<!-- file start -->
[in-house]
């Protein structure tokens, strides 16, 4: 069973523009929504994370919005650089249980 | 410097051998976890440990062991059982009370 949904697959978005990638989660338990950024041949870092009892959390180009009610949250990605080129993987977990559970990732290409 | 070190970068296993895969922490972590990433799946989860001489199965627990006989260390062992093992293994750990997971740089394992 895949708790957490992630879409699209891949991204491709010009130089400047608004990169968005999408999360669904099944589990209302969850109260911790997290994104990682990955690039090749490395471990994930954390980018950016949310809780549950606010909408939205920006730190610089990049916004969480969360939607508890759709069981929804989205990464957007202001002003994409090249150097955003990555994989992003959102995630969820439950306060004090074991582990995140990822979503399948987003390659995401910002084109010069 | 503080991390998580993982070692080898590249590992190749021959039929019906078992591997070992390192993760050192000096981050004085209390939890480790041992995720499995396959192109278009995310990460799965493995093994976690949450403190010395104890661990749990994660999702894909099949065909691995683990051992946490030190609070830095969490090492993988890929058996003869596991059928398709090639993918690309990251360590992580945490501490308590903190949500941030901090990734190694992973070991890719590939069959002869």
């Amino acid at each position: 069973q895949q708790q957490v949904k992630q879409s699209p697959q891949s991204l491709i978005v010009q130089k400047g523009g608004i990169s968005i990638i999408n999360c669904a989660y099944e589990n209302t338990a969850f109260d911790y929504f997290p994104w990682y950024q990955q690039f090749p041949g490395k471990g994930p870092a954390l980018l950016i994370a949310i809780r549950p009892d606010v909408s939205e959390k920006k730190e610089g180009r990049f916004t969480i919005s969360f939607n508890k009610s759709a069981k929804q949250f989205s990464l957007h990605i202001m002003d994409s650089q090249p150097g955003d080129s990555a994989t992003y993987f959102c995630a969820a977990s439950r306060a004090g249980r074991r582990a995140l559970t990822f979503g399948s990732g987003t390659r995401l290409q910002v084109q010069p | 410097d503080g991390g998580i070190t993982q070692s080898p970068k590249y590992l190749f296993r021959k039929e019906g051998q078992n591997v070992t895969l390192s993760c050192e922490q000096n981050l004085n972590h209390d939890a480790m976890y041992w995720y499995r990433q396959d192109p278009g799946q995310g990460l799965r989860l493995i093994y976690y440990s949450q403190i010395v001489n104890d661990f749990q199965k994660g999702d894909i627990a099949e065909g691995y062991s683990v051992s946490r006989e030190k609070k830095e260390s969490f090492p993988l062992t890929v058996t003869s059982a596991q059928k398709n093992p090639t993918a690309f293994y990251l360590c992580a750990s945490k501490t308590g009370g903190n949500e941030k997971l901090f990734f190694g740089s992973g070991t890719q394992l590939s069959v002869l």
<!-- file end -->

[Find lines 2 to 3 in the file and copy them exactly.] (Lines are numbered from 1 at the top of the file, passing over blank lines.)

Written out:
């Protein structure tokens, strides 16, 4: 069973523009929504994370919005650089249980 | 410097051998976890440990062991059982009370 949904697959978005990638989660338990950024041949870092009892959390180009009610949250990605080129993987977990559970990732290409 | 070190970068296993895969922490972590990433799946989860001489199965627990006989260390062992093992293994750990997971740089394992 895949708790957490992630879409699209891949991204491709010009130089400047608004990169968005999408999360669904099944589990209302969850109260911790997290994104990682990955690039090749490395471990994930954390980018950016949310809780549950606010909408939205920006730190610089990049916004969480969360939607508890759709069981929804989205990464957007202001002003994409090249150097955003990555994989992003959102995630969820439950306060004090074991582990995140990822979503399948987003390659995401910002084109010069 | 503080991390998580993982070692080898590249590992190749021959039929019906078992591997070992390192993760050192000096981050004085209390939890480790041992995720499995396959192109278009995310990460799965493995093994976690949450403190010395104890661990749990994660999702894909099949065909691995683990051992946490030190609070830095969490090492993988890929058996003869596991059928398709090639993918690309990251360590992580945490501490308590903190949500941030901090990734190694992973070991890719590939069959002869």
């Amino acid at each position: 069973q895949q708790q957490v949904k992630q879409s699209p697959q891949s991204l491709i978005v010009q130089k400047g523009g608004i990169s968005i990638i999408n999360c669904a989660y099944e589990n209302t338990a969850f109260d911790y929504f997290p994104w990682y950024q990955q690039f090749p041949g490395k471990g994930p870092a954390l980018l950016i994370a949310i809780r549950p009892d606010v909408s939205e959390k920006k730190e610089g180009r990049f916004t969480i919005s969360f939607n508890k009610s759709a069981k929804q949250f989205s990464l957007h990605i202001m002003d994409s650089q090249p150097g955003d080129s990555a994989t992003y993987f959102c995630a969820a977990s439950r306060a004090g249980r074991r582990a995140l559970t990822f979503g399948s990732g987003t390659r995401l290409q910002v084109q010069p | 410097d503080g991390g998580i070190t993982q070692s080898p970068k590249y590992l190749f296993r021959k039929e019906g051998q078992n591997v070992t895969l390192s993760c050192e922490q000096n981050l004085n972590h209390d939890a480790m976890y041992w995720y499995r990433q396959d192109p278009g799946q995310g990460l799965r989860l493995i093994y976690y440990s949450q403190i010395v001489n104890d661990f749990q199965k994660g999702d894909i627990a099949e065909g691995y062991s683990v051992s946490r006989e030190k609070k830095e260390s969490f090492p993988l062992t890929v058996t003869s059982a596991q059928k398709n093992p090639t993918a690309f293994y990251l360590c992580a750990s945490k501490t308590g009370g903190n949500e941030k997971l901090f990734f190694g740089s992973g070991t890719q394992l590939s069959v002869l």